Cognitive Behavioral Therapy (CBT) uses thinking and rationale to help change behavior. It is not considered just a method of "positive thinking," but rather focuses on balanced thoughts and how they contribute to a situation. CBT may be used in conjunction with diet and exercise for weight loss.
According to the Weight-Control Information Network, 68 percent of people in the United States are considered to be overweight, with over 33 percent of these people classified as obese. Losing weight and keeping it off long term can be extremely difficult, as people tend to return to habitually negative patterns of eating. Overweight and obesity is linked to numerous chronic health problems, many of which can be avoided or significantly reduced by managing weight levels. By using CBT while making positive physical changes, you may be more likely to succeed with permanent weight loss.
How it Works
When trying to lose weight, CBT may help you to consider your motives for overeating and to overcome thoughts that take you away from making the right choices. A behavioral therapist or coach can work with you to teach CBT and provide guidance for making good choices. You may learn about how to incorporate healthy eating habits into your lifestyle, and how to develop an exercise plan and a schedule to keep track of how often you are working out. These lifestyle modifications are used in conjunction with CBT in order to have a higher rate of success. The goal is to change your lifestyle and physical habits and to support those changes through your thinking.
You may meet with a therapist or behavior coach once a week, although some people may need more frequent contact. Some therapists offer weekly meetings in person but are also available for contact through emails or phone calls if you find that you are struggling. Your therapist will help you analyze what situations you find yourself rationalizing unhealthy behavior. She can then teach you about how to reorder your thinking to fit with your weight loss goals. For example, you may be tempted to overeat at a party, rationalizing that it is a celebration, so you will let yourself cheat for one occasion. With CBT, you may learn how to change your thinking habits to consider the consequences of your behavior and to remember your overall goals. You can then combine this thinking with your healthy eating habits to move closer to your goal weight.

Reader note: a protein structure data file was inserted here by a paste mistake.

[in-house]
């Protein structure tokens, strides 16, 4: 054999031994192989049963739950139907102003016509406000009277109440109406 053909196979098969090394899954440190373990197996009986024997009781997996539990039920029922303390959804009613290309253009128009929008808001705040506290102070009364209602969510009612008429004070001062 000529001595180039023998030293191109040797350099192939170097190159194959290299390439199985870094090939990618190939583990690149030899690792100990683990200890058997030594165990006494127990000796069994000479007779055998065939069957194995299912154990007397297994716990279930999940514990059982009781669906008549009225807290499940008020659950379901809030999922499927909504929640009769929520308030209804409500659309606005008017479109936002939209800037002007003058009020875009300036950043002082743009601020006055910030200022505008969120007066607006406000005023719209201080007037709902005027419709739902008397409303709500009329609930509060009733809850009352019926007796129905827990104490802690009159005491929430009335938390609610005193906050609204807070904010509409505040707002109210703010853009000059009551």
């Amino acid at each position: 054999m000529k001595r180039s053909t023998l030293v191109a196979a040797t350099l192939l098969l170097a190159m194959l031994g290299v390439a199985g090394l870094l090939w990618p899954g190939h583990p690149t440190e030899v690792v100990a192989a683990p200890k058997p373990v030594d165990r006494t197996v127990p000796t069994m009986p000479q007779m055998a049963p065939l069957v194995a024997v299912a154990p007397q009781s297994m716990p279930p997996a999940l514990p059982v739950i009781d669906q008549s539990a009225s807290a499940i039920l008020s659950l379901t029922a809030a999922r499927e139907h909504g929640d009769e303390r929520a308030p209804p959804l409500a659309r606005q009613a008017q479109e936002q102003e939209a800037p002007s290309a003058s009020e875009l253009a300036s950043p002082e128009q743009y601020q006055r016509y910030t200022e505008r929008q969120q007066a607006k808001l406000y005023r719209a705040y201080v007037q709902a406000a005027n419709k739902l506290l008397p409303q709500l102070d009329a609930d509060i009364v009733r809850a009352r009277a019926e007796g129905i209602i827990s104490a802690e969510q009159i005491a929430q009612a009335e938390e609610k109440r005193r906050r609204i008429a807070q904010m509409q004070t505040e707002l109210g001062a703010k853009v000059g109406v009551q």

According to the Association for Cognitive and Behavioral Therapies, CBT is a form of therapeutic intervention that is effective in treating many different types of psychological disorders. Additionally, CBT can help you lose weight by teaching you to:
- Determine how your thoughts influence your feelings, both negatively and positively
- Understand the difference between your thoughts and your feelings and how that affects your eating patterns
- Consider other rationale to counteract some of your automatic, negative reactions to eating
- Learn how to break into negative thinking patterns as they occur to replace them with positive associations
Although you may work with a cognitive therapist to help you achieve your weight goals, you must still learn many tactics to do the work on your own. Because you are responsible for your own thoughts, you can learn CBT techniques to use, practice them on your own, and then meet with your therapist to discuss your results and your weight loss progress.
Judith Beck, PhD., the director of the Beck Institute for Cognitive Therapy and Research, states that there are several successful CBT techniques that can be incorporated into diet and exercise regimens that can help you become more successful at losing weight and keeping it off:
- Providing education about how to modify your approaches in response to negative thought patterns about eating
- Monitoring your environment and planning ahead for times when you may struggle with overeating
- Using a diet coach or therapist initially and then gradually transitioning to a supportive friend who can keep you accountable in your weight maintenance
- Experimenting with feeling hungry or having a craving, so you learn that you do not have to be afraid of feeling hungry
- Writing down the skills you have learned and tactics to employ so that you will make permanent lifestyle changes, keeping your weight off for the long-term
CBT helps you to be mindful of your eating practices by being aware of not only how much you eat, but why you are eating. You may choose to eat out of boredom or depression, rather than true physiological hunger. By thinking about your reasons for eating, you can determine if you really need food for hunger or if you are eating for emotional reasons. You can then choose to eat only if you feel physically hungry, and reduce your overall intake, leading you closer to your weight loss goals.